1. In this randomized control trial of knee osteoarthritis patients, there was no significant difference between high-dose and low-dose exercise therapy for Knee injury and Osteoarthritis Outcome Scores (KOOS).
2. No significant difference between groups was found in patient experience of pain intensity or quality of life.
Evidence Rating Level: 1 (Excellent)
Study Rundown: Knee osteoarthritis can significantly impact patient quality of life through chronic joint pain, knee stiffness, and decreased functioning. While exercise is recommended for osteoarthritis treatment, it is unclear the optimal dose of exercise therapy. This randomized clinical trial compared high-dose and low-dose exercise therapy for patients with knee osteoarthritis. High-dose therapy was defined as 11 exercises over 70 to 90 minutes. Low-dose therapy was defined as five exercises over 20 to 30 minutes. Patients exercised three times per week for 12 weeks, and then followed up at six and 12 months. The primary outcome was the difference in the KOOS, which measured pain, symptoms, function in daily living, function in Sport/Rec, and knee-related quality of life, at three months from baseline. The secondary outcome was the Visual Analogue scales (VASs) for pain and the index and VAS from the EuroQoL Group 5-Dimension (EQ-5D) tool for health-related quality of life. For the primary outcome, while patients in both groups improved on the KOOS, there were no significant differences between groups. The high-dose therapy group scored significantly higher KOOS Sports/Rec subscale at the end of the intervention and at six months follow-up. No significant differences were found for the VASs and EQ-5D scores at any of the follow-ups. As a limitation, there was no control group and therefore, the true benefit of exercise therapy was unable to be assessed.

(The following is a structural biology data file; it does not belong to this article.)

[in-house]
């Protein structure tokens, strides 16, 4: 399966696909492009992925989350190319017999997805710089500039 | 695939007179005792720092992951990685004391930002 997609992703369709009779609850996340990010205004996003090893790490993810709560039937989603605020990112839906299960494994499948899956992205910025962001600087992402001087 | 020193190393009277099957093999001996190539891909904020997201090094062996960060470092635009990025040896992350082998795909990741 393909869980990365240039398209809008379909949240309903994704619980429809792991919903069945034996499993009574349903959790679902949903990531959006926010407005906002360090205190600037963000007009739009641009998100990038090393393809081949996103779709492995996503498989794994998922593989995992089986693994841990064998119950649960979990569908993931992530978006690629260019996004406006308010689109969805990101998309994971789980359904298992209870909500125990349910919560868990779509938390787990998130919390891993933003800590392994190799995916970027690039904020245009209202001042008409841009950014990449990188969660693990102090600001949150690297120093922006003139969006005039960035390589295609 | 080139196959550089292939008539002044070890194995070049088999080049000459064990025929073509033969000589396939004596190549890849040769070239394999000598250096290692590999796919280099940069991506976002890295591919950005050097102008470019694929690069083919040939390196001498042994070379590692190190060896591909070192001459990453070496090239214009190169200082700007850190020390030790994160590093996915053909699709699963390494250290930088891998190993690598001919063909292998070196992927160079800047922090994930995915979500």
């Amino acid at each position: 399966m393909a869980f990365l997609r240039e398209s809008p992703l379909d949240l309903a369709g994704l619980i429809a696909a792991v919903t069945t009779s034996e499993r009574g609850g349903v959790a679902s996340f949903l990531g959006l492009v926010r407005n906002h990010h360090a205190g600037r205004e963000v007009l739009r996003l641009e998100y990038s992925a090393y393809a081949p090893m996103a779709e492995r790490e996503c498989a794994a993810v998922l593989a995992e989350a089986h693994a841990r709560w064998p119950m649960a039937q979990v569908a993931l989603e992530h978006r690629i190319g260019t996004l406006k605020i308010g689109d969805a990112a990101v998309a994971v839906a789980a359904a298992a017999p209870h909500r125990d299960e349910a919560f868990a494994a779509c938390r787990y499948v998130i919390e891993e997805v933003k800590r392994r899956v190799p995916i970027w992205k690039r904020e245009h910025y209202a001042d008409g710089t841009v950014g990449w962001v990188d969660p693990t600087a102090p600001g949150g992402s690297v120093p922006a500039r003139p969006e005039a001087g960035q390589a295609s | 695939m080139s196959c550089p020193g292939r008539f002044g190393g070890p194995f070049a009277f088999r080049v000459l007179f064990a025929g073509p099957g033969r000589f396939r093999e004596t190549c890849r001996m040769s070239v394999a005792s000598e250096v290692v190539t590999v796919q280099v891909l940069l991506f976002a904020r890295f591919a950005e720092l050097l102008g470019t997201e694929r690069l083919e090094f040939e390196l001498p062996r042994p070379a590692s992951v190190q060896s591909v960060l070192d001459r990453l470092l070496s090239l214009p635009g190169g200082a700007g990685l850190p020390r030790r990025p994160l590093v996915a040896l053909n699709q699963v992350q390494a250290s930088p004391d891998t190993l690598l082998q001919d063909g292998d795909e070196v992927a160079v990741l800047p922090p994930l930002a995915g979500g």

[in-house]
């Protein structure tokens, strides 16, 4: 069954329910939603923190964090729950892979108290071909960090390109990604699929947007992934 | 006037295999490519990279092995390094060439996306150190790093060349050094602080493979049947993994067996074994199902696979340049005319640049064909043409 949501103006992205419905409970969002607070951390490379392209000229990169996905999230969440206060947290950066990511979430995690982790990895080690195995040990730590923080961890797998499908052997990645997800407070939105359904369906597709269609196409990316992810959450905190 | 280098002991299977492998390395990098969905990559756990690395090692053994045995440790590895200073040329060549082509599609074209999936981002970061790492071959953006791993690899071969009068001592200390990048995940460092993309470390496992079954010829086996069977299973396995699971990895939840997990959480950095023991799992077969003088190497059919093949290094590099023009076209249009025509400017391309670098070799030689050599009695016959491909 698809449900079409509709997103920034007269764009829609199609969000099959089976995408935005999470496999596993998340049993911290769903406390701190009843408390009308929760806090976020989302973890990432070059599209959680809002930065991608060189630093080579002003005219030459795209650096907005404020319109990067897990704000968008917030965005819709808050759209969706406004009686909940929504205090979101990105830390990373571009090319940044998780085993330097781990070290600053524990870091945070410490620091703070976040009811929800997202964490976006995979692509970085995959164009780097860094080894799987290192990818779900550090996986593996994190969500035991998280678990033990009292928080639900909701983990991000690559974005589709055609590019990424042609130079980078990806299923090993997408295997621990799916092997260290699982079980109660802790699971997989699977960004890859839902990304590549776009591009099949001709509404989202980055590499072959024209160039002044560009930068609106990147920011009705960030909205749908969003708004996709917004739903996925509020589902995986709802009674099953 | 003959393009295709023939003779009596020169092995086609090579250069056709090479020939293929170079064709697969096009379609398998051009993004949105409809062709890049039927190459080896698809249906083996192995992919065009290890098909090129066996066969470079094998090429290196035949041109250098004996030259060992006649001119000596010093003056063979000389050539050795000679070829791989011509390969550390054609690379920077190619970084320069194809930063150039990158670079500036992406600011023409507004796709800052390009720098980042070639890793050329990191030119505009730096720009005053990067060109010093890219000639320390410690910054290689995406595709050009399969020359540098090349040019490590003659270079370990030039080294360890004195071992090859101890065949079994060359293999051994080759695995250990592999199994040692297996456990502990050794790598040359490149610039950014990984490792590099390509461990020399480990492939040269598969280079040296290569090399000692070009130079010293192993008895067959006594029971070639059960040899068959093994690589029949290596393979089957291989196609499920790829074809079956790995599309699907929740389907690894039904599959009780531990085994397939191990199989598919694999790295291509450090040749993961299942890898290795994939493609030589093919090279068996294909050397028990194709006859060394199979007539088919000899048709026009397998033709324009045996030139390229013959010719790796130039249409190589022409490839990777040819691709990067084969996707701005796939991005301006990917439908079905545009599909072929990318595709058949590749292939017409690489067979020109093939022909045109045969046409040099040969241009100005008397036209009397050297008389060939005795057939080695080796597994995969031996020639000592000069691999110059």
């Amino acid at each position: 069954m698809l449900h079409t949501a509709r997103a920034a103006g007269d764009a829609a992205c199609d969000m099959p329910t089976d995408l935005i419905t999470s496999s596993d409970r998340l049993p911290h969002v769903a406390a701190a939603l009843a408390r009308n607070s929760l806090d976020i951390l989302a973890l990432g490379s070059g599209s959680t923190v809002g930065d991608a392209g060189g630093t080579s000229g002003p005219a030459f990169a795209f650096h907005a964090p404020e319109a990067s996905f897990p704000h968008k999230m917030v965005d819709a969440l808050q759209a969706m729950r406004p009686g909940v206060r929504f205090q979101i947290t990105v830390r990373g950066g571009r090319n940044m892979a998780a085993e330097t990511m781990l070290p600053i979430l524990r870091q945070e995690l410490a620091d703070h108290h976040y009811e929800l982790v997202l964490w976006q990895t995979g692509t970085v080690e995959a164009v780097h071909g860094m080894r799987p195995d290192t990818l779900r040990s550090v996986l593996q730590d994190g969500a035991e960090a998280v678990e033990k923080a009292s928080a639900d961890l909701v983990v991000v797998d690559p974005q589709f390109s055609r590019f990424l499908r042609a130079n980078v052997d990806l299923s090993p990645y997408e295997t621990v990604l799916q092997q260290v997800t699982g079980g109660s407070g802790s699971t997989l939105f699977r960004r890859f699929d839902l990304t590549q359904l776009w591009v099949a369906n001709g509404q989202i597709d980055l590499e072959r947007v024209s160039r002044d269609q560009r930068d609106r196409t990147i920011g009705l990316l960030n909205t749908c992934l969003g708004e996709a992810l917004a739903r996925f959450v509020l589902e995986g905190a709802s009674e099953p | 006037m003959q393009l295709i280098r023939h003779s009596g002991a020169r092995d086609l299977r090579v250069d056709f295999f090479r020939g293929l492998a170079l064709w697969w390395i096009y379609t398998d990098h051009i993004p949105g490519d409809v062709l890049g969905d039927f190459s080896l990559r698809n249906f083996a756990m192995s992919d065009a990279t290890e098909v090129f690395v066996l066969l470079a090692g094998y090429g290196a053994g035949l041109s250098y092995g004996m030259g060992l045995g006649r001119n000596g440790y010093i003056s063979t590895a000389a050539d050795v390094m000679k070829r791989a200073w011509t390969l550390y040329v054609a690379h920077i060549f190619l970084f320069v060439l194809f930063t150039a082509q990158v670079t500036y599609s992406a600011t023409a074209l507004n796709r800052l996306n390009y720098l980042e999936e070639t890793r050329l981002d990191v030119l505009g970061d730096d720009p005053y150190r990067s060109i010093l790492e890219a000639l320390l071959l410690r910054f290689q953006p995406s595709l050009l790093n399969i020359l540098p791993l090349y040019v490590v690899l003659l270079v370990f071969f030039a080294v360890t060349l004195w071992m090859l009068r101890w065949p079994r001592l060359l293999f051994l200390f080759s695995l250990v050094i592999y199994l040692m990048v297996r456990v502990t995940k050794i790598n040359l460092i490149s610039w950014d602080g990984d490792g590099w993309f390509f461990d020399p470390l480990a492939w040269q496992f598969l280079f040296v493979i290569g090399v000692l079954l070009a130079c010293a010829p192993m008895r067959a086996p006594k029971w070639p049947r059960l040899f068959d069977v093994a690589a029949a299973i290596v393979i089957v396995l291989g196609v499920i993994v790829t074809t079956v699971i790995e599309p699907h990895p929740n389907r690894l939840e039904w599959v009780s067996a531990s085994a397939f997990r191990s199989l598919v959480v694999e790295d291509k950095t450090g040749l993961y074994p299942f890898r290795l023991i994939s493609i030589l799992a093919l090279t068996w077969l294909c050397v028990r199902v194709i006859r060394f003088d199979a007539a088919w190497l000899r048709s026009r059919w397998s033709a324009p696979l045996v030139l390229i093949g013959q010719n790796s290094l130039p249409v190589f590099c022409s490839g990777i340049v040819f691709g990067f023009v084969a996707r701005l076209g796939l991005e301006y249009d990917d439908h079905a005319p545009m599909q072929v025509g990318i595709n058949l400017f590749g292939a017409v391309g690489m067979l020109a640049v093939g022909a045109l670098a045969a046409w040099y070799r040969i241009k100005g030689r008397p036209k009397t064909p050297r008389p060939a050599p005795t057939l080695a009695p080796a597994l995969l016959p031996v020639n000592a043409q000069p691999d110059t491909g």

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In-Depth [randomized controlled trial]: This randomized controlled clinical trial assessed the efficacy of high-dose versus low-dose exercise therapy for improving quality of life and symptoms in knee osteoarthritis patients. A total of 189 patients aged 45 to 85 with knee osteoarthritis and a history of knee pain with decreased function were randomized to receive either high-dose (n = 98) or low-dose (n = 91) exercise therapy. Exercise therapy was administered three times per week over 12 weeks in both groups. In the high-dose exercise therapy group, sessions consisted of 11 exercises over 70 to 90 minutes per session. Conversely, the low-dose exercise therapy group received five exercises over 20 to 30 minutes. Patients were followed up at both six and 12 months after the intervention. For the primary outcome, there were no significant differences between groups in the KOOS at any point of follow-up. However, the KOOS Sport/Rec subscale score was significantly higher in the high-dose therapy group compared to the low-dose therapy group at the end of the intervention (Mean Difference [MD], 8; 95% Confidence Interval [CI], 2 to 14) and at six months after intervention (MD, 11; 95% CI, 4 to 17). The significant difference was not sustained at 12 months follow-up. For the secondary outcome, there were no differences in mean score for the pain intensity (VAS) score or quality of life (EQ-5D) scores. The results from this study did not support the superiority of high-dose exercise therapy over low-dose exercise therapy for knee osteoarthritis patients.
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